Forty-six years ago today the Highgate Vampire case was taken into the public domain for the first time in the form of a front-page news feature article headlined "Does A Wampyr Walk In Highgate?" There was no mention of David Farrant in the article which focussed on the findings of the President of both the British Occult Society and the then fledgling Vampire Research Society. Many have since attempted to jump on the publicity-bandwagon that ensued, but none perhaps have been so desperate and compulsive as Anthony Hogg and his collaborators Trystan Lewis Swale and Erin Chapman who are currently trying to track down two females who have hitherto enjoyed their privacy.
A response from the author of The Highgate Vampire, Seán Manchester:
"Hogg, Swale and Chapman make clear their intention to pursue two women who I happen to know will resist any attempt to have their privacy compromised after all these years, but the trolling trio show no interest whatsoever in finding eye-witnesses identified with names and addresses in the Hampstead & Highgate Express in the early months of 1970. These eye-witnesses only differ from Elizabeth (I do not include Jacqueline because she is not 'Lusia' as falsely alleged by the stalkers) in one regard. None of them have any connection to me. Had they a connection to me they would doubtless be pursued to the ends of the earth by these obsessive non-entities out to grab their undeserved fifteen minutes of fame at the expense of innocent women and, of course, on the coat-tails of my book The Highgate Vampire and myself. What they are doing is morally unacceptable, and should not be encouraged or helped in any form." - Seán Manchester (27 February 2016)
Kenneth Frewin, R Docherty, Julian McKennar, Audrey Connely and Nava Arieli (aka Nava Grunberg) were all identified as first-hand eyewitnesses in the Hampstead & Highgate Express, February — March 1970. Trystan Lewis Swale, Anthony Hogg and Erin Chapman are content to ruthlessly pursue Elizabeth while ignoring the other self-proclaimed eye-witnesses. Elizabeth was not identified by name in 1970, albeit she was referred to anonymously on television programmes that year. Mary Farrant and Colette Sully, although sympathetic to David Farrant at the time, might bring fresh evidence and certainly an unheard perspective. Females much less sympathetic to Farrant who were also identified by name in newspapers and magazines, eg Victoria Jervis, Nancy O'Hoski and many others, might equally shed new light on the goings-on in the 1970s. They have unique and privileged information. But you will find neither Hogg nor Swale nor Chapman showing the slightest interest in these females because they have no association whatsoever with Seán Manchester.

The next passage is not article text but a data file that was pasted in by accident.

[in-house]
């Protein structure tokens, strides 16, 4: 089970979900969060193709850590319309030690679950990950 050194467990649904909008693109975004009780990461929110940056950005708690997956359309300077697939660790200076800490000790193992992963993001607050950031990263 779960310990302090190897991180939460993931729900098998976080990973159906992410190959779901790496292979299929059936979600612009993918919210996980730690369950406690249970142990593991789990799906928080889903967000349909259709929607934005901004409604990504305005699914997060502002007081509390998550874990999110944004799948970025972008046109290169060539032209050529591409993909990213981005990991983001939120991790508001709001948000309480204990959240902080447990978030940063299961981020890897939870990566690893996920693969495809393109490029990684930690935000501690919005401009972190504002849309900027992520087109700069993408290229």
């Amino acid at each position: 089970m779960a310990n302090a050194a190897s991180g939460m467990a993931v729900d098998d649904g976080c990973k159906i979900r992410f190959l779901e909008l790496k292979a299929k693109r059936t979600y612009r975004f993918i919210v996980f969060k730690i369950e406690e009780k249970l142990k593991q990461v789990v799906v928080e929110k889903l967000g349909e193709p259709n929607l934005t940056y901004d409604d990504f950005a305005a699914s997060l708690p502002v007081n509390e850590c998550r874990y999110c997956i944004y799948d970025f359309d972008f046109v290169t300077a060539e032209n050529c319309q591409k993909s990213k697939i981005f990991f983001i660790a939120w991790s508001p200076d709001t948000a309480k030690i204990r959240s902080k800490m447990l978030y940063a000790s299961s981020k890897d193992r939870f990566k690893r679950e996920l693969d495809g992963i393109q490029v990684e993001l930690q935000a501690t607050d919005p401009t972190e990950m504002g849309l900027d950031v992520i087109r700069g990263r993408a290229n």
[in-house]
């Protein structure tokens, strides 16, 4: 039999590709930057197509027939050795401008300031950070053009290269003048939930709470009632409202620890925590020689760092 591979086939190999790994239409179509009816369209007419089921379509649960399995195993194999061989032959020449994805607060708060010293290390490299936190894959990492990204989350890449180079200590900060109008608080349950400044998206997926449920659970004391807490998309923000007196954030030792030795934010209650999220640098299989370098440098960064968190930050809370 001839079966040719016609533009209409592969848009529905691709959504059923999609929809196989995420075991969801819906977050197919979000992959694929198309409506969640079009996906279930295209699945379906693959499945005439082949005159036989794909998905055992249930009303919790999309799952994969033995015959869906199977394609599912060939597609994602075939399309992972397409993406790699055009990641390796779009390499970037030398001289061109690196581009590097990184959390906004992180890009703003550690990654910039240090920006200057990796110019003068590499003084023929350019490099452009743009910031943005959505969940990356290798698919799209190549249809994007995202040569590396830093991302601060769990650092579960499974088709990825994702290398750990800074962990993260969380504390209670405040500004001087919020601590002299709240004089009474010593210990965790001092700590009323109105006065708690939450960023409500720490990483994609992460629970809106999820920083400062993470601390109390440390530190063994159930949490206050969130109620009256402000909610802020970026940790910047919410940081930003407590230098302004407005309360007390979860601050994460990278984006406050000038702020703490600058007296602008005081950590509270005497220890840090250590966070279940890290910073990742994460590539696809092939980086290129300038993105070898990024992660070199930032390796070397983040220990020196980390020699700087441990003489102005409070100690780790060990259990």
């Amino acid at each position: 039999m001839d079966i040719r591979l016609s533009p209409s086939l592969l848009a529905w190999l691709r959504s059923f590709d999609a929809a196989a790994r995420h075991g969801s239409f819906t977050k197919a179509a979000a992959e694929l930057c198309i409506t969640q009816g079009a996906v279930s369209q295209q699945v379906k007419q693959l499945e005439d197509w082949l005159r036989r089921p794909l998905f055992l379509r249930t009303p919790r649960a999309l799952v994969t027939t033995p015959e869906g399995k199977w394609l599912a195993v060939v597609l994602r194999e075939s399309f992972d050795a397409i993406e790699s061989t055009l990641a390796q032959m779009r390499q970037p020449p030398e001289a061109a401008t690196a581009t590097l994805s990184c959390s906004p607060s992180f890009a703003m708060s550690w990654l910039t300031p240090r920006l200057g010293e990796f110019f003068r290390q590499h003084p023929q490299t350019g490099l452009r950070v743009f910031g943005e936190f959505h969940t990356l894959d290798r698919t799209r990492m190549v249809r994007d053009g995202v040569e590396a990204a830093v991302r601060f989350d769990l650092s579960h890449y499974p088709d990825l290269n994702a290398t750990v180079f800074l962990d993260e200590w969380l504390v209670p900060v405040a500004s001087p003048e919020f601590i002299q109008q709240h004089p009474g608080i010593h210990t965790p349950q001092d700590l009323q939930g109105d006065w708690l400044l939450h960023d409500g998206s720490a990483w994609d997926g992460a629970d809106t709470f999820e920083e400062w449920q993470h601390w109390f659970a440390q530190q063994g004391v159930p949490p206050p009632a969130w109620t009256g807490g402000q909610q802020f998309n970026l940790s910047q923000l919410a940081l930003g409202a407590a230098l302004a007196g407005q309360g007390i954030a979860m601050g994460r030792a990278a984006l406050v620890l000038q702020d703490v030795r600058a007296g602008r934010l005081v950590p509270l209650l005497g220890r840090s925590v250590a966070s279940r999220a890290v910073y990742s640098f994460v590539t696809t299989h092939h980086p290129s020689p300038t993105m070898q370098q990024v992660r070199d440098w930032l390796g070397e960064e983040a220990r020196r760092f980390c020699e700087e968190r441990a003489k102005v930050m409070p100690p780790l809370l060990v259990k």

As David Farrant, now turned seventy, falls further into an undead slumber, Anthony Hogg, Trystan Lewis Swale and Erin Chapman have replaced him, using pernicious propaganda originating with Farrant to pursue an identical vendetta against the exorcist Seán Manchester. They are this generation's clones of a clown who nobody took seriously back in the 1970s. Swale, who regards Satanists as being mostly atheists and is one himself, declared on his site yesterday that Seán Manchester "doesn't know much about Satanism." The implication is that these clones do and their undisguised empathy with the dark side provides common ground with the source of all the malice.
Seán Manchester's final comment in 2013 on the Highgate Vampire case:
"It was necessary to tell the full story, even though this was not an easy decision, due to the overwhelming public interest in the case, but I really now feel the subject has been exhausted and all there is to say about it has been said. It has also exhausted me after decades of television and radio interviews, film documentaries and related projects concentrating on this one topic. There will always be people seeking to cash in and exploit my work for their own ends. Many, of course, will be too young to remember the happenings at Highgate. That notwithstanding, my book The Highgate Vampire is optioned for cinematic treatment, but that is not something I wish to elaborate upon here.
"I am willing to quietly and privately set the record straight where need be, but I gave my final interview about this case to the broadcast media some years ago and have no intention of returning to the topic despite persistent requests from television and radio programmes for me to do so almost every week. I still make contributions on unrelated matters, but this subject of intense public fascination — in some cases obsession — concerning events at Highgate Cemetery more than forty-four years ago is not something I have an appetite to return to any longer. Having said that, my memoir in its unexpurgated form obviously mentions the case in a proper and fitting context to my life. However, I have no plans to have my memoir published — now or ever.
"Unimaginable horrors were experienced by folk at the time of the contagion and these I feel are best not evoked. They should be left undisturbed. The reality that I and others, most now sadly deceased, experienced all those many years ago no longer exists, and next to the hunger to experience the supernatural, albeit in this case at its most maleficent and deadly, there is perhaps no stronger hunger than to forget.
"Should an individual have a particular query about those mysterious happenings, I will give that person an answer (but not an interview); otherwise I have too much in the present with which to be concerned without reliving nightmares from the past."